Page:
Paul Chiusano

Functional programming, UX, tech


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In search of a better abstract machine for nonstrict languages

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For a while, I’ve been curious if it’s possible to develop a better runtime for nonstrict languages. Despite the advantages of pervasive nonstrictness in a language, a drawback is that nonstrict languages make it more difficult to reason about space usage. Much of this is people being unfamiliar with nonstrictness and surprised when it performs differently than a strict language, but some of it is the fact that the normal order evaluation doesn’t provide an obvious compositional means of assigning space usage to programs. Reasoning about space usage in a nonstrict language is nonlocal.

As an optimization, Haskell does static strictness analysis. Strictness analsysis has always struck me as a rather kludgy, incomplete solution. Because it’s a static analysis, it depends on what functions get inlined. Thus, depending on this unrelated axis of optimization (inlining), an expression may have completely different asymptotic space usage, at the whim of the inliner. A good example of this is foldl, which, if run with optimizations turned on, does the right thing for foldl (+) 0 [1..1000000], running in constant space and reducing the thunk as it goes, and with optimizations turned off, builds up a huge, left-leaning tower thunks that takes linear space. Yikes! As far as I am concerned, inlining and any other optimization should never do anything other than improve constant factors. Anything affecting asymptotics should be under explicit programmer control. (There’s also optimistic evaluation, which I also dislike, as it depends on timing information. Thus, a foldl might use constant space or linear space depending on how long the folding function takes to run. Gak!)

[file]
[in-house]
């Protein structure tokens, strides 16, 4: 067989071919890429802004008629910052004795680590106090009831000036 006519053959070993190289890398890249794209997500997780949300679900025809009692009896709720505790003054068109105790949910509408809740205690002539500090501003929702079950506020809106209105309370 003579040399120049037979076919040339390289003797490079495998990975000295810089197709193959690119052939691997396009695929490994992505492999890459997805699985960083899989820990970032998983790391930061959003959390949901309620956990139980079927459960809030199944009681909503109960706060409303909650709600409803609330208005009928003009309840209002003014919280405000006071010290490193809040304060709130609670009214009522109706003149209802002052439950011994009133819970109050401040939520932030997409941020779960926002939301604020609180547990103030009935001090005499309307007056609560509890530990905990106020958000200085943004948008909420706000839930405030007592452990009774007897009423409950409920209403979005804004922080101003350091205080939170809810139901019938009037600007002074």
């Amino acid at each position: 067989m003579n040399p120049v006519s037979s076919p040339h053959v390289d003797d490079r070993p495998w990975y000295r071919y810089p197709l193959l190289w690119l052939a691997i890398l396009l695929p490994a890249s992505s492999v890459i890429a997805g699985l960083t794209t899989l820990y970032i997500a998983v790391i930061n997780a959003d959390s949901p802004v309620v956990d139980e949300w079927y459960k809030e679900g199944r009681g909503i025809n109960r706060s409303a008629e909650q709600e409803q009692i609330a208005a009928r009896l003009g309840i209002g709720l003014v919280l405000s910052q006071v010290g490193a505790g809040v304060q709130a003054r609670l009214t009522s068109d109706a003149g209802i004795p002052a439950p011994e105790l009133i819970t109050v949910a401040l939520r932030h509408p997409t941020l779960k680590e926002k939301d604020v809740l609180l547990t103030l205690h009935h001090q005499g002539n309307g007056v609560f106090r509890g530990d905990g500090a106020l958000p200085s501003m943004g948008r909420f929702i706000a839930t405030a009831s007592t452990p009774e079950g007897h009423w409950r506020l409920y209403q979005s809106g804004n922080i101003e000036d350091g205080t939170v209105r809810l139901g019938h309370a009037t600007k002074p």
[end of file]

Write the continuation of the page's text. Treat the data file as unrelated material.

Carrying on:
Enough complaining about Haskell, though, here’s a simple idea for a nonstrict runtime that I tried playing with recently. Note that my goal is to preserve the same termination properties of normal order evaluation, while making reasoning about space usage simpler by propagating stricness information at runtime. I do not just want a strict language, as that would be throwing the baby out with the bathwater. Here’s my sketch:

-- HOAS encoding, for simplicity
data Runtime
  = Prim !Int
  | Await !Strictness !(Runtime -> Runtime)
  | App !Runtime !Runtime

data Strictness = Strict | Nonstrict

whnf :: Runtime -> Runtime
whnf i@(Prim _) = i
whnf a@(Await _ _) = a
whnf (App f x) = case whnf f of
  Await Strict body -> case whnf x of x -> whnf (body x)
  Await Nonstrict body -> whnf (body x)
  _ -> error "cannot apply a non-function"

So, notice that lambdas (the Await constructor), when taking an argument, indicate to the caller whether the argument should be passed strictly or nonstrictly. The idea being that if a function is going to evaluate an argument anyway, it might as well have the caller evaluate that argument. In Haskell, callers always (modulo static stricness analysis) pass arguments thunked. Here, arguments are received one at a time and we are propagating strictness information to the caller (and possibly to their caller). This is nice for higher-order functions, because they can propagate this stricness also. I hypothesized that the problem with foldl was that it was simply not propagating the strictness of the binary folding function it receives.